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October 2011/2

  • London-listed collateralised reinsurance fund manager Catco is considering fundraising options to take advantage of a looming capacity crunch in the high-severity retrocession market at the January 2012 renewals.
  • S&P downgraded the Mariah Re 2010-1 tornado bond by one notch to CCC with a negative outlook after covered losses rose to $790mn.
  • UK-listed Charles Taylor Consulting (CTC) has agreed to purchase run-off life assurance company Alico IoM from the American Life Insurance Company (Alico).
  • The size of the UK non-life legacy market declined by almost 10 percent during 2010 as favourable prior-year development and the active management of portfolios reduced run-off insurance liabilities
  • New York's new Department of Financial Services (DFS) will focus on keeping the Empire State as the pre-eminent global finance centre and on being tough in carrying out its consumer protection duties, according to the body's new superintendent Benjamin Lawsky.
  • Insurance companies could bring down the entire financial system in a way similar to the banking 2008 banking crisis, according to Patrick Liedtke, secretary general of the Geneva Association.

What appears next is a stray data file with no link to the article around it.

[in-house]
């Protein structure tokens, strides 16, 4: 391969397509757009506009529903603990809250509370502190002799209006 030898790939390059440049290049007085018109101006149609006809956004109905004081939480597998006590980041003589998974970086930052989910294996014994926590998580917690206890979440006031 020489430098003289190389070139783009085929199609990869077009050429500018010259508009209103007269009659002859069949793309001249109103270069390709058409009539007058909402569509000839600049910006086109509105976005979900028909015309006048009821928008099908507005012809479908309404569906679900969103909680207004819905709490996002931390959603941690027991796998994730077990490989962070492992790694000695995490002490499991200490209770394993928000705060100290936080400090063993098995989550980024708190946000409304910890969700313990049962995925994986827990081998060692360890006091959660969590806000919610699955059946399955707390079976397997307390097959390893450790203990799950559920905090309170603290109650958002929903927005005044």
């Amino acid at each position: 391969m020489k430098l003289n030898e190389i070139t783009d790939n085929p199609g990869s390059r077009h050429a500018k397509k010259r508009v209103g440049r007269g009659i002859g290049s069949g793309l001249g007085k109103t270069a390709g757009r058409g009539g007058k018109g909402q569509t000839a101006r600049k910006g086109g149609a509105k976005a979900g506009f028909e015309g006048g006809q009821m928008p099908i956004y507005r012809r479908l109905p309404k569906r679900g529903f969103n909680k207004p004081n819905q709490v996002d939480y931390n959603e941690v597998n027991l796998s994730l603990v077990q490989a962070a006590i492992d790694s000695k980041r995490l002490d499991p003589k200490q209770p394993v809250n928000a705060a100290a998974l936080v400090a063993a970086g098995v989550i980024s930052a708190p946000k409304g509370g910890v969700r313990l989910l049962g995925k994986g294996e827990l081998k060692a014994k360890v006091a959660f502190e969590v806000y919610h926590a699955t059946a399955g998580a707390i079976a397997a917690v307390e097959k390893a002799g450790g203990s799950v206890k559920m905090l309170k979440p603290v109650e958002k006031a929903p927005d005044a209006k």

• US lawmakers have avoided yet another lapse of the beleaguered National Flood Insurance Program (NFIP) after the House of Representatives voted last week to extend it through to mid-November.
  • The UK insurance industry has given a mixed response to the Financial Services Authority (FSA)'s declaration that it is now planning for a 2014 start date for the Solvency II regime, with large (re)insurers pushing for the new system to begin a year early in 2013.
  • The overhaul of the UK's financial regulatory architecture received fresh criticism last week as the political wheels on reform begin to turn.
  • The spate of litigation relating to the Washington Metro train crash in June 2009 that killed nine people and seriously injured a number of others has continued, with the Washington Metropolitan Area Transit Authority (WMATA) now seeking more than $13mn from Lexington.
  • Property damaged by flooding from Hurricane Irene is set to cause a multitude of legal issues, according to Dan Gerber, a partner at New York law firm Goldberg Segalla.
  • A settlement between embattled US (re)insurer American International Group (AIG) and a group of institutional investors from Ohio has been given preliminary approval by a district court judge, potentially winding up a long running saga.